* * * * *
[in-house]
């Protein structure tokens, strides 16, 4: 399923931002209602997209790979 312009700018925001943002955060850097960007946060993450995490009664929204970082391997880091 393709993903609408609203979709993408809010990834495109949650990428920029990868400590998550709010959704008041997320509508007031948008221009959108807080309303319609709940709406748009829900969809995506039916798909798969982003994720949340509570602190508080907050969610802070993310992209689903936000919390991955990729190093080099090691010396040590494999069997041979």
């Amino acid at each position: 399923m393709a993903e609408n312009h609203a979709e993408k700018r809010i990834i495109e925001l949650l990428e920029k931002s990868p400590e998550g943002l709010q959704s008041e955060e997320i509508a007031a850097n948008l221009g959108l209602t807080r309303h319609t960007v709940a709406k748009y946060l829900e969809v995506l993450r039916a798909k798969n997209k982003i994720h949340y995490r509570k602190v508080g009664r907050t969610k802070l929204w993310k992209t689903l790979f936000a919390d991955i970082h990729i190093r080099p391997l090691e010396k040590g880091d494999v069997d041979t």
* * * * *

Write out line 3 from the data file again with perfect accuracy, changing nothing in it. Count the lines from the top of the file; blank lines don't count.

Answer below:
């Amino acid at each position: 399923m393709a993903e609408n312009h609203a979709e993408k700018r809010i990834i495109e925001l949650l990428e920029k931002s990868p400590e998550g943002l709010q959704s008041e955060e997320i509508a007031a850097n948008l221009g959108l209602t807080r309303h319609t960007v709940a709406k748009y946060l829900e969809v995506l993450r039916a798909k798969n997209k982003i994720h949340y995490r509570k602190v508080g009664r907050t969610k802070l929204w993310k992209t689903l790979f936000a919390d991955i970082h990729i190093r080099p391997l090691e010396k040590g880091d494999v069997d041979t």